Learning is the acquisition of knowledge or skills. It is acquired through study, experience, or by being taught by others. Human beings learn all the time. We absorb knowledge from our surroundings, incidents, and observations. But a formal system of learning in a classroom helps us learn in a structured way. This extends to organizational training as well. But today, due to the constraints of time, money, and space, many organizations have adopted e-learning or online training to train their employees.
When discussing e-learning, a term that often comes up is instructional design. Now what is instructional design? It is the process of assessing learning needs and then applying the suitable learning strategy to meet them. It uses a systematic approach to plan and produce an effective e-learning course. It is like lesson planning, but more comprehensive.
To put it in simple terms, creating instructional materials constitutes instructional design. These teaching materials are created after carefully considering factors such as how learning takes place and what materials and methods will help learners achieve their learning goals.
Instructional Design and E-learning
Instructional design combines education, psychology, and communication to create effective training plans for learners. It ensures learners receive instructions in a form that is effective and meaningful so they can understand the concepts taught in a better way.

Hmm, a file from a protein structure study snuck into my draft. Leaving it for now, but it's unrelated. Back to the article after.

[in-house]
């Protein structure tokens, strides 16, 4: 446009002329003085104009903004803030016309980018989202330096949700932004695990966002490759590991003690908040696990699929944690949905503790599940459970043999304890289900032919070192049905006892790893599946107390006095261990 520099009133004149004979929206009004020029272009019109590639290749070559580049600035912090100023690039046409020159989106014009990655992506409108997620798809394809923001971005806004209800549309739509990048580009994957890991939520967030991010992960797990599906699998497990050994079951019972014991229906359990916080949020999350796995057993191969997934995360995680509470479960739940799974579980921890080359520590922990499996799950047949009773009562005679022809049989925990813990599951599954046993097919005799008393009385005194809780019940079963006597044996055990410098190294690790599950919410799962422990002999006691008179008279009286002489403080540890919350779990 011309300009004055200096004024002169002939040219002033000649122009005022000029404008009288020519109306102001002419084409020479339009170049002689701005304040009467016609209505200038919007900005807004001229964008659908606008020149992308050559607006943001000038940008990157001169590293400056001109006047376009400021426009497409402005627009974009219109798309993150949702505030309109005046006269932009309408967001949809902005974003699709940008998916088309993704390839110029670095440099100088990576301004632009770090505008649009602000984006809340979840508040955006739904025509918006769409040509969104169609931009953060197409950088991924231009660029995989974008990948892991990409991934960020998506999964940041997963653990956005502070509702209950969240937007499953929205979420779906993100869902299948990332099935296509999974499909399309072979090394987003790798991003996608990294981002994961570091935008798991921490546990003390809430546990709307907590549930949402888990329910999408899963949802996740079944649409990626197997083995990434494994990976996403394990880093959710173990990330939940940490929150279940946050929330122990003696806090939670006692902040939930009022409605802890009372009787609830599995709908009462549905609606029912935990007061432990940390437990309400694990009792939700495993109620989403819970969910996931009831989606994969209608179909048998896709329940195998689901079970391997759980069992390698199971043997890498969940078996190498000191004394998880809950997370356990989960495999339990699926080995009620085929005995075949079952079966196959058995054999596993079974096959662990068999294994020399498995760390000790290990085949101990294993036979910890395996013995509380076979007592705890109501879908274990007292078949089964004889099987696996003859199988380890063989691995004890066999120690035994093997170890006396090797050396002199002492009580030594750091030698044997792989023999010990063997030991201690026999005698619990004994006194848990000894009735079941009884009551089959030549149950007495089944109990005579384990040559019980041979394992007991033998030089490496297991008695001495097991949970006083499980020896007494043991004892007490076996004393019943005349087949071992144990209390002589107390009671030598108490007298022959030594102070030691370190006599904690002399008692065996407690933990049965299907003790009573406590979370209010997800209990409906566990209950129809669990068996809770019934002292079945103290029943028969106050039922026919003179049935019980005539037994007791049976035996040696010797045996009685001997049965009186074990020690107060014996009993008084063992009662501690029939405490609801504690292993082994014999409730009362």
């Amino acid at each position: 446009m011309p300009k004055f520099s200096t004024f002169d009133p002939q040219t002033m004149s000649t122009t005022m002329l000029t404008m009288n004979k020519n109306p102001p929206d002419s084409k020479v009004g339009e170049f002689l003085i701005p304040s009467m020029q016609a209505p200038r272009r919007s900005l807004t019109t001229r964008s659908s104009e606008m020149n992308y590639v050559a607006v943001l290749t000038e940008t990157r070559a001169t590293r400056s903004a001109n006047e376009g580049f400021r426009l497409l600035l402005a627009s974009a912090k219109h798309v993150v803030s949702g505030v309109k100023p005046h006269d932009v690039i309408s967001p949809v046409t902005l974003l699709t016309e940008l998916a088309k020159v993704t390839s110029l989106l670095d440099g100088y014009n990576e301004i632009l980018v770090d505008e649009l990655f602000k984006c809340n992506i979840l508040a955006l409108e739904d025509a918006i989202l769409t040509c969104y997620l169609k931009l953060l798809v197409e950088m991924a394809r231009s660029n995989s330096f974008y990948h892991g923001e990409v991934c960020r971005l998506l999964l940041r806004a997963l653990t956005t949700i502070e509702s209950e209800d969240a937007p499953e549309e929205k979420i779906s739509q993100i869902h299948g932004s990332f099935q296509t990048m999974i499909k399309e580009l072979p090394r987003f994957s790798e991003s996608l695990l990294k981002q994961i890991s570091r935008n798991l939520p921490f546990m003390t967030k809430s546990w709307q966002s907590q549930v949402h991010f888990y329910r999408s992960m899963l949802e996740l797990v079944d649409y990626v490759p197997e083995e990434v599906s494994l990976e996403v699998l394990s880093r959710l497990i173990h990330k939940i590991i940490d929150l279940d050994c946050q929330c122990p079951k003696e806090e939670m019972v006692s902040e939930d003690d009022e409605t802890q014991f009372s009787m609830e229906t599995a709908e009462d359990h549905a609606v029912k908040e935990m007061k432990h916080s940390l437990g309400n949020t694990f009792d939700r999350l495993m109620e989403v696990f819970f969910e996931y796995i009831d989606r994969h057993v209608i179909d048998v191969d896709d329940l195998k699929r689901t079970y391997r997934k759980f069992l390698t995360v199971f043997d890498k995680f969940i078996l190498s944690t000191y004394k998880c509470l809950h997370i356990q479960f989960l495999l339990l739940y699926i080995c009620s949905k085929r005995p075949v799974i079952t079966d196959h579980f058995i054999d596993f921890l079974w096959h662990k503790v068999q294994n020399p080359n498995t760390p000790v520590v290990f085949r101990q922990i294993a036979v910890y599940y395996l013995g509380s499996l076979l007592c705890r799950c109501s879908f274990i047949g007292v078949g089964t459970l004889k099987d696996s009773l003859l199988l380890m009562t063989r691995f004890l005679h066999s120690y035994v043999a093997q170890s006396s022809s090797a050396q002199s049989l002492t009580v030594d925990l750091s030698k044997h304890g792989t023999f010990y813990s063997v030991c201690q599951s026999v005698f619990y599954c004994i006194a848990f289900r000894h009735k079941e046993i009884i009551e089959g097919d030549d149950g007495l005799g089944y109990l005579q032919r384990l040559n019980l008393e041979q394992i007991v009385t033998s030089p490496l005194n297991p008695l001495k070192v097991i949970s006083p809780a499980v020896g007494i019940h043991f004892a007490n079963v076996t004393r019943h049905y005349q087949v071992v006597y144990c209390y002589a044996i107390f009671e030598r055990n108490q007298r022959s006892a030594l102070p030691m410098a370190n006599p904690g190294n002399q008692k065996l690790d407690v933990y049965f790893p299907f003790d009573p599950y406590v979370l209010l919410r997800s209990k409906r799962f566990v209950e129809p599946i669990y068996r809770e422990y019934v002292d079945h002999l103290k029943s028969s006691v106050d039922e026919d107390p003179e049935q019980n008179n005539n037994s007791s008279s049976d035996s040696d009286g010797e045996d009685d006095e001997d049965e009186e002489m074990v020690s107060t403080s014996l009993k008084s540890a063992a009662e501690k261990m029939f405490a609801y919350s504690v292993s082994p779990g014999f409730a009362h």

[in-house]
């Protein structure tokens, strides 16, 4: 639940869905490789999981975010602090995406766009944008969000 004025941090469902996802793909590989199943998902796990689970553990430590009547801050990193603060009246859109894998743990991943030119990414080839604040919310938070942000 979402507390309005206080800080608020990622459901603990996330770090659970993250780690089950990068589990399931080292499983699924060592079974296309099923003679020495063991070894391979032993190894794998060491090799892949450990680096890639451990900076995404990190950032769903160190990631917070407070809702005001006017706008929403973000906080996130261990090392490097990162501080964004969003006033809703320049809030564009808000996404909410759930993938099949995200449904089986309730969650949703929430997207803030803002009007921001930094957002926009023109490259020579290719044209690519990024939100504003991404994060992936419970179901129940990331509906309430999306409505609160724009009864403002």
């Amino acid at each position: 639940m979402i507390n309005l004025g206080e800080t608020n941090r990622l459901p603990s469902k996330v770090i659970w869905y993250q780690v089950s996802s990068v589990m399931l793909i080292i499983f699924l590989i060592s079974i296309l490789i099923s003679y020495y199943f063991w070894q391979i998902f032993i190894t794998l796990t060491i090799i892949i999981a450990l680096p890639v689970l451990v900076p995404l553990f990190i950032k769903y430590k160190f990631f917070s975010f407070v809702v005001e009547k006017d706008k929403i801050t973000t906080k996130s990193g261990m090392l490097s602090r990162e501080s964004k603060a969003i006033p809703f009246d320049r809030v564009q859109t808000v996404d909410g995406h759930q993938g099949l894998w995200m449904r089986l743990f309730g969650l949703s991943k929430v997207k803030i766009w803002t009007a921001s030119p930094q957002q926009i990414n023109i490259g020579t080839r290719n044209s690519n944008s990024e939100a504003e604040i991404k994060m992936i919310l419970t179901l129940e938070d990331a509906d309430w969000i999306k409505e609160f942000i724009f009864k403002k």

When designing a course, it makes no sense to put all the material before the learner and ask him/her to determine what is important. The learner may go in different directions. This way, the course will not meet its learning objectives.
Instructional design prevents this information dump on learners. It manufactures a learning experience to direct attention toward what has to be learned. It helps learners focus on specific pieces of information by providing the right context and perspective.
Instructional design principles consider how educational tools must be designed, created, and delivered to any type of learning group from schools, colleges to employees in organizations.
The instructional design process starts with determining the stage learners are at and their needs, and then defining the learning they need to achieve and ensuring the content and assessment activities are geared towards meeting the learning goals.
Essentially, instructional design focuses on the integration of three key elements:
- Learning outcomes: This describes what learners will know or will be able to do after the course.
- Instructional strategies: These describe the teaching methods and activities that will be provided to help achieve the learning outcomes.
- Assessments: These are the methods that will be used to test whether and to what extent learners have achieved the learning outcomes.
A good design with clear and meaningful content helps engage the learner and consequently enriches the learning experience. Instructional design is basically putting the right information before the learners through relevant content and activities so that they achieve their learning goals.
To conclude, instructional design helps:
- Develop education and training programs in a consistent and reliable fashion
- Increase and improve the possibility of learning
- Make the gaining of knowledge efficient, effective, and appealing
- Engage the learner who consequently learns faster and acquires a better level of understanding
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